Politics in the religious arena: VP at Baptist meeting


Vice President Mike Pence spoke at the annual meeting of the Southern Baptist Convention this morning.

The speech hit on some political themes. Newly elected SBC president J.D. Grear later took to Twitter and said: “I know that sent a terribly mixed signal. We are grateful for civic leaders who want to speak to our Convention—but make no mistake about it, our identity is in the gospel and our unity is in the Great Commission. Commissioned missionaries, not political platforms, are what we do.”

Some attempted to raise motions to block the speech. A Virginia pastor suggested cancelling the speech in favor of a prayer time. The SBC is the largest Protestant denomination in America. Over the last generation, Southern Baptists have overwhelmingly voted republican.

But it’s also a time of some turmoil within the denomination. One of the most influential Baptist leaders of the past generation, Paige Patterson, was recently removed from his role as the president of Southwestern Baptist Theological Seminary. This was related to improperly handling rape allegations from a student when Patterson was president at Southeastern Baptist Theological Seminary. Patterson had also made various other statements about women which were extremely controversial, such as insensitive comments about a woman who remained in an abusive marriage, after counseling the woman to stay in the marriage, Patterson saw her with two black eyes:

“She said: ‘I hope you’re happy.’ And I said ‘Yes … I’m very happy,’ ” because her husband had heard her prayers and come to church for the first time the next day.

These comments were met by an open letter from Baptist women, but Patterson did not issue any sort of apology until a similar letter by men within the SBC was sent. The treatment of women, how things like abuse and sexual assault are talked about and handled within the SBC have also been hot button issues at the meeting.

There’s a lot going on within the SBC.

It seems that another significant question among Baptists is the role of politics within the church.

Christian historian Thomas Kidd traces politicians addressing the meeting. There was a resurgence of American Protestants to the GOP in 1979. Richard Nixon addressed the Southern Baptists in 1956 when he was vice president. In 1976, Gerald Ford was the first sitting president to speak at the meeting. Jimmy Carter in 1978. Ronald Reagan while he was running for president in 1980. George H.W. Bush in 1991. His vice president Dan Quayle in 1992. George W. Bush in 2002.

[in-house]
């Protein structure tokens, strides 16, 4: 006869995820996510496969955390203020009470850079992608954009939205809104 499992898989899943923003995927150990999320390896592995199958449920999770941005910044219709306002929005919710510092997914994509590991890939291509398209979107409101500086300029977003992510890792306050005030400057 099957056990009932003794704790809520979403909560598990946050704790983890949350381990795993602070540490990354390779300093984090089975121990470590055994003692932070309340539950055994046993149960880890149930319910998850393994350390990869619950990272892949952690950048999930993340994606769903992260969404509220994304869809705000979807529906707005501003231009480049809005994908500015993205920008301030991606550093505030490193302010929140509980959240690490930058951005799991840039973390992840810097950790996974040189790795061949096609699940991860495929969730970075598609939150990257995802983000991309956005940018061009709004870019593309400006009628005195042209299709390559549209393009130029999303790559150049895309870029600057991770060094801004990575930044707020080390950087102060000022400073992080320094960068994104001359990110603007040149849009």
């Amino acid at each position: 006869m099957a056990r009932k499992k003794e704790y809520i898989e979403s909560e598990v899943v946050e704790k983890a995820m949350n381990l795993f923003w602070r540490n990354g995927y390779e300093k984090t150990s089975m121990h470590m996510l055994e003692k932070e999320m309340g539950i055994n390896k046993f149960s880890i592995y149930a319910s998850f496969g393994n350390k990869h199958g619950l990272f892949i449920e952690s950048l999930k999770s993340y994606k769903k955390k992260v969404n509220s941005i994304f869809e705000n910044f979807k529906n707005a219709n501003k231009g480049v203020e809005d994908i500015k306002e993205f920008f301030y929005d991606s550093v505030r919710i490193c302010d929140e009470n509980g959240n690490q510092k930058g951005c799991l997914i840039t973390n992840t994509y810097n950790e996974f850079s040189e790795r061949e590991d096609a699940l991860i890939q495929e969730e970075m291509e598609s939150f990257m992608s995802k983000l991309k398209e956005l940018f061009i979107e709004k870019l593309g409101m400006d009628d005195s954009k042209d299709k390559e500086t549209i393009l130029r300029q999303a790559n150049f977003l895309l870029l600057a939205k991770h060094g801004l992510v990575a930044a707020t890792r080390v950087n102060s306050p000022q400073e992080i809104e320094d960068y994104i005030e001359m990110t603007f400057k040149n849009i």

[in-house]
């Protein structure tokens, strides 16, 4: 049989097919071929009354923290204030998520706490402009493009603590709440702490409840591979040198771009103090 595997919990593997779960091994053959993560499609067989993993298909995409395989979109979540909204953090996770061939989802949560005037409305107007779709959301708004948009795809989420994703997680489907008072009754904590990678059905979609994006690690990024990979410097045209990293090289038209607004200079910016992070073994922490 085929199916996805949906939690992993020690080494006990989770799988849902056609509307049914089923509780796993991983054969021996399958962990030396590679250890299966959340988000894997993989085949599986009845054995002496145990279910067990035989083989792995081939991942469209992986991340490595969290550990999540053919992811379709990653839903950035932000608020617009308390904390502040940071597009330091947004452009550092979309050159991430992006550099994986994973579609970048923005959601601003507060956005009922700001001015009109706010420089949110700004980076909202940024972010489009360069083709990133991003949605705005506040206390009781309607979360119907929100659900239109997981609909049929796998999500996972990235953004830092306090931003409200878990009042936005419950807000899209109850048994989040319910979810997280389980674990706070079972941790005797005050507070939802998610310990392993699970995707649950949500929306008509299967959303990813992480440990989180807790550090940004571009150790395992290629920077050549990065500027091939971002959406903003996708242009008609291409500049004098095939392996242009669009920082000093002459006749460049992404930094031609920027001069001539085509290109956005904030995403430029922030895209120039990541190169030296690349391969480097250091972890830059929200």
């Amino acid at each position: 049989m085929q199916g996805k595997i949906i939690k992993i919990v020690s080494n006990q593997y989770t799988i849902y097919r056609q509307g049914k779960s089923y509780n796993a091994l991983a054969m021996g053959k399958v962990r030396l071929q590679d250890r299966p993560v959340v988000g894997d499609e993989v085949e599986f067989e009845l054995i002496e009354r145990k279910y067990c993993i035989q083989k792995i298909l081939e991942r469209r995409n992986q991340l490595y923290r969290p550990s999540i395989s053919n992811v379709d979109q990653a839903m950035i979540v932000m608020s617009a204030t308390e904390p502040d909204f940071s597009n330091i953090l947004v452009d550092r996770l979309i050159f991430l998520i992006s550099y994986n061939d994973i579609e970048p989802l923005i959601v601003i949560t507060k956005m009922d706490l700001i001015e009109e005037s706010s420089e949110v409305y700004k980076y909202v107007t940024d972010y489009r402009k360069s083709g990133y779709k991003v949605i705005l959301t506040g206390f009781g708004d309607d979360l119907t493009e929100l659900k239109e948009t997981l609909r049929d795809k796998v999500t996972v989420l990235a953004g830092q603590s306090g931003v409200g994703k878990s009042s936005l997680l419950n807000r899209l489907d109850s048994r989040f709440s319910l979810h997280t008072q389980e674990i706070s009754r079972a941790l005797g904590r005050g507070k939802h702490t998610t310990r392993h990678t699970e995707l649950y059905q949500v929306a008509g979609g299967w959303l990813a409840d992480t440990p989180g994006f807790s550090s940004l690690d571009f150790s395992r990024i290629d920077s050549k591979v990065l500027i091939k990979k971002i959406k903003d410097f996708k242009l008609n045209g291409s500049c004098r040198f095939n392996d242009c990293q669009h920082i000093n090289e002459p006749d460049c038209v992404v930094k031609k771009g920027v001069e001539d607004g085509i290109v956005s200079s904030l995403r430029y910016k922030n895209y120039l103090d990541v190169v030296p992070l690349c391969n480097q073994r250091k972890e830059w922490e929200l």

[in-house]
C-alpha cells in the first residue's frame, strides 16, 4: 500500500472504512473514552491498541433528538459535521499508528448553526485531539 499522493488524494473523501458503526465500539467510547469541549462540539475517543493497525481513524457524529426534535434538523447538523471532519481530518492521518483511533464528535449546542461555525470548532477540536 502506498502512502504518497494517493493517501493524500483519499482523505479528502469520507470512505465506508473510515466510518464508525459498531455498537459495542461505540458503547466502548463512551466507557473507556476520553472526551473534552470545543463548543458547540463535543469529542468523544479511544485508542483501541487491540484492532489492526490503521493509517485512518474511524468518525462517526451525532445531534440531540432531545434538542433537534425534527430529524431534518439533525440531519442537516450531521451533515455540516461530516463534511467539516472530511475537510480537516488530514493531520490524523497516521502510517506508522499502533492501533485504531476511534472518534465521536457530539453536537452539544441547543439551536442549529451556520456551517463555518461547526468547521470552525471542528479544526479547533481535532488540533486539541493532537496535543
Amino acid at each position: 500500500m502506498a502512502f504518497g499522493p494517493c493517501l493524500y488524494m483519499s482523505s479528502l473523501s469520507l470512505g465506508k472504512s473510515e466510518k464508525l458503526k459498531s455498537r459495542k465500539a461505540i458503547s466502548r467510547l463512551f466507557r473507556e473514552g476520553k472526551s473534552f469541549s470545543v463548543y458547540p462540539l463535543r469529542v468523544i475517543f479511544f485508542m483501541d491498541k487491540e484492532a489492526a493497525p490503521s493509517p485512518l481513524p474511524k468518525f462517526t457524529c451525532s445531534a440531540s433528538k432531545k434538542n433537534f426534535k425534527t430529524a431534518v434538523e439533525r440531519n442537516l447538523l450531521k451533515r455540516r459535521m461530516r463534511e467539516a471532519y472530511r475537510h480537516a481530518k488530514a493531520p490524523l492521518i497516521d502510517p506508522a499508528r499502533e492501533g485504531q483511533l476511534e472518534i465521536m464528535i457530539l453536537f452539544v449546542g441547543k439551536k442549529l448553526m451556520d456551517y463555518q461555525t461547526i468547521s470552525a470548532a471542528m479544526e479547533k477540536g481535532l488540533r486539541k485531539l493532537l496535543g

There’s a history to it.

So it isn’t shocking that vice president Pence would address the meeting this year. And the fact that his speech delved into both faith and politics should not be a surprise. That’s always going to be the case with any politician.

I guess a question that I have would be, “what’s the purpose of a politician addressing the meeting?” It’s always going to be something that gets used for political purposes by the speaker. There are enough things that churches divide over. It seems unnecessary to add political viewpoints into that mix, especially in the current polarized climate. There are a lot of important gospel issues that the SBC is addressing. Having a political at this time seems like an unnecessary spectacle with respect to more pressing issues.

The fact that there was some opposition to Pence speaking, some look at as a political shift among some in the SBC. Perhaps, to a small extent. However, with he size of the denomination, given what we’ve seen in other American Protestant denominations, I think it’s more likely that some (relatively small number with respect to the size of the denomination) churches would start walking away from the SBC before there be a major political divide within the denomination.

I love the SBC, and I do hope and pray for what’s best for the denomination.

Josh Benner is the associate pastor at Cornerstone Evangelical Free Church in Fergus Falls, Minnesota and has a Master of Divinity from Trinity Evangelical Divinity School. He enjoys writing about faith and culture. He lives with his wife Kari in Minnesota.